Iraq–Kuwait relations

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Iraqi-Kuwait relations
Map indicating locations of Iraq and Kuwait



The international relations between Iraq and Kuwait have been turbulent, fuelled by Iraqi debt and conflicts over oil.


Main article: Invasion of Kuwait

Until 2004, Iraqi-Kuwaiti relations were characterized by the Iraqi government claiming historic rights to Kuwait. Prior to its occupation by Britain, Iraq was composed of the three historical Willayets of Baghdad, Basra and Mosul. In 1921, Kuwait was carved out of the Basra Willayet by the British colonial regime. As a result, no diplomatic relations were established and the Iraqi government viewed Kuwait as a legal part of Iraq.

Ever since Kuwaiti independence in 1961, the Iraqi governments sought various opportunities to reclaim and annex Kuwait. A short-lived crisis evolved in 1961, as the Iraqi government threatened to invade Kuwait and the invasion was finally averted following plans by the Arab League to form an international Arab force against Iraqi designs on Kuwait.[1][2]

Another crisis evolved on 20 March 1973, when Iraqi army units occupied El-Samitah near the Kuwaiti border, which evoked an international crisis.[3] The Iraqi forces eventually withdrew under Saudi pressure.

In 1990, Iraq accused Kuwait of stealing Iraqi oil through slant drilling, however some Iraqi sources indicated Saddam Hussein's decision to attack Kuwait was made only a few months before the actual invasion.[4] There were several reasons for the Iraq move, including Iraq's inability to pay more than $80 billion that had been borrowed to finance the war with Iran and also Kuwaiti overproduction of oil which kept oil revenues down for Iraq.[5] The invasion started on 2 August 1990, and within two days of intense combat, most of the Kuwaiti Armed Forces were either overrun by the Iraqi Republican Guard or escaped to neighboring Saudi Arabia and Bahrain. The state of Kuwait was annexed, and Hussein announced in a few days that it was the 19th province of Iraq.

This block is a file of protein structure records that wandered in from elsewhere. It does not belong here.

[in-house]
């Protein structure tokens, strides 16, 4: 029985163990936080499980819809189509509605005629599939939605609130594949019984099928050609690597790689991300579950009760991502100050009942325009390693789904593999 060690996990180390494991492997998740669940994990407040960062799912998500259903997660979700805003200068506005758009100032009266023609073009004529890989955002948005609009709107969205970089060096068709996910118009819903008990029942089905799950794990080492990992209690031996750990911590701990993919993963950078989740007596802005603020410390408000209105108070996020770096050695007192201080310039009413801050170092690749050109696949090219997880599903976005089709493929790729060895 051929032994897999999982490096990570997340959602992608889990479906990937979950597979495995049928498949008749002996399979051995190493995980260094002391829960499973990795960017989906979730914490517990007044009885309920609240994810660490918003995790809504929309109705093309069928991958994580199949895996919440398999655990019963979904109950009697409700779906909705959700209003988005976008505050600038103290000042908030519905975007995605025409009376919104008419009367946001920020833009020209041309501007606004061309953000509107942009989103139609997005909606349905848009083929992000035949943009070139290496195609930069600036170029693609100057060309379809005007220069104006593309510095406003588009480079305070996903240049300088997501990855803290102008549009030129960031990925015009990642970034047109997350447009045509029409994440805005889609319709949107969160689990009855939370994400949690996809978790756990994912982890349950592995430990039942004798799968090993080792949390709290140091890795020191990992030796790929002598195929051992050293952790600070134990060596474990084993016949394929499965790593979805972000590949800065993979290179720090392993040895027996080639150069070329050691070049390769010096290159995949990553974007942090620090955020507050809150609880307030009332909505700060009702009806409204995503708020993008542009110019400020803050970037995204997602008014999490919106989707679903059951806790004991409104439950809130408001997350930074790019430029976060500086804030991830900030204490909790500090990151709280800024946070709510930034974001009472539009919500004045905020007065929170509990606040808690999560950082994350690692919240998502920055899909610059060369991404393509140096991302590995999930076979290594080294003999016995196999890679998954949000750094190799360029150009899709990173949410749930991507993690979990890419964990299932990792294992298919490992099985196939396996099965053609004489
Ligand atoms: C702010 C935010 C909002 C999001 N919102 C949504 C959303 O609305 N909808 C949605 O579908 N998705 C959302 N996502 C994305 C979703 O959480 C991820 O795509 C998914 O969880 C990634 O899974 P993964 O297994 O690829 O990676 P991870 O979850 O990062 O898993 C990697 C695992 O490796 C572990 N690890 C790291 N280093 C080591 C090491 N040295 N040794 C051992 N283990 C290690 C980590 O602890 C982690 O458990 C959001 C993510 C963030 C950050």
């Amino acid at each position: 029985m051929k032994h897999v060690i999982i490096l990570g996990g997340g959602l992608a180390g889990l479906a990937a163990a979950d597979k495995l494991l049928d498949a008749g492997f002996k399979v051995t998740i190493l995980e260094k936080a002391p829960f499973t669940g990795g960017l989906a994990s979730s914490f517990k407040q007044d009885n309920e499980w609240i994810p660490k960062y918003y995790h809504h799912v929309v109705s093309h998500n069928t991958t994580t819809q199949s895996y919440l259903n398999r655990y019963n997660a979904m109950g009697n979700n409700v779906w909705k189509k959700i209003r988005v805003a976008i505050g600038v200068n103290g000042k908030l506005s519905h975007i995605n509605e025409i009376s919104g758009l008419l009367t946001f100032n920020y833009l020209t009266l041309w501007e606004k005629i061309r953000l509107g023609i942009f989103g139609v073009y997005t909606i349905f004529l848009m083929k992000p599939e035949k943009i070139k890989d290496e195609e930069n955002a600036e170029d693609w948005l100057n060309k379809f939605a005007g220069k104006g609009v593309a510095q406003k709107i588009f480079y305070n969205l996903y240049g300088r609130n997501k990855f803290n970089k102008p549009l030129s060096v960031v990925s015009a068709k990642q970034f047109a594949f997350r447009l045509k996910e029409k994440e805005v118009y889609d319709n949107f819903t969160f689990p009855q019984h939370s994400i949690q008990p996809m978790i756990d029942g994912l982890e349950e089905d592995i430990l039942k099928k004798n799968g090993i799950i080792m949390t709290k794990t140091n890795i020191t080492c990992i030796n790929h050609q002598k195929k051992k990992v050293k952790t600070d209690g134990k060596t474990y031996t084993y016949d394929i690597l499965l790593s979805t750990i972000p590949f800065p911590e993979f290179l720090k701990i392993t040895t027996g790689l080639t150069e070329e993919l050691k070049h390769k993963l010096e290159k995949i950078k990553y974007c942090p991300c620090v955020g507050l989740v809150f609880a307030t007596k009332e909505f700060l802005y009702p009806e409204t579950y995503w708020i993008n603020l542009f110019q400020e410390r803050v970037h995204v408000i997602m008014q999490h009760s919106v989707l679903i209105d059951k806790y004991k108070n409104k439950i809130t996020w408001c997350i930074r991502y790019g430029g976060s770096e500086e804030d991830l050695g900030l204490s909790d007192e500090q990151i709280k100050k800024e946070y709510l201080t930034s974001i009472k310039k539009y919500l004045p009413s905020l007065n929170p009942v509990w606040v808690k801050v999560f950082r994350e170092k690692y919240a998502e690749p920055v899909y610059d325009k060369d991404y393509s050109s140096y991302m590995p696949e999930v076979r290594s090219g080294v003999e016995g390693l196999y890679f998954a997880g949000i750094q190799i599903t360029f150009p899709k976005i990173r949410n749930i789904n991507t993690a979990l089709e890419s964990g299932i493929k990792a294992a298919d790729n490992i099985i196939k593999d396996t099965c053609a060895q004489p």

During the Gulf War, Kuwait would soon be liberated by coalition forces. Since the fall of the Ba'ath Party regime in Iraq, relations have improved between the two states. On 25 April 2007, Kuwaiti lawmaker Saleh Ashour called in a statement for reopening Kuwait's embassy in Baghdad and for strongly supporting the government in Baghdad; Al-Ghanim, however, said he believes that it was too early to reopen the Kuwaiti embassy in Baghdad and that this issue should wait until security situations improve.[6]

See also[edit]


  1. ^ Helene von Bismarck, "The Kuwait Crisis of 1961 and its Consequences for Great Britain’s Persian Gulf Policy" British Scholar, vol. II, no. 1 (September 2009) pp. 75-96
  2. ^ "Independence for Kuwait: UK protection withdrawn" The Guardian, June 20, 1961
  3. ^ US diplomatic cable mentioning the incident
  4. ^ Gause, F. Gregory, III (2005). "The International Politics of the Gulf" in Louise Fawcett (ed.), "International Relations of the Middle East". Oxford: The University Press. pp. 263–274. ISBN 0-19-926963-7. 
  5. ^
  6. ^ [1]

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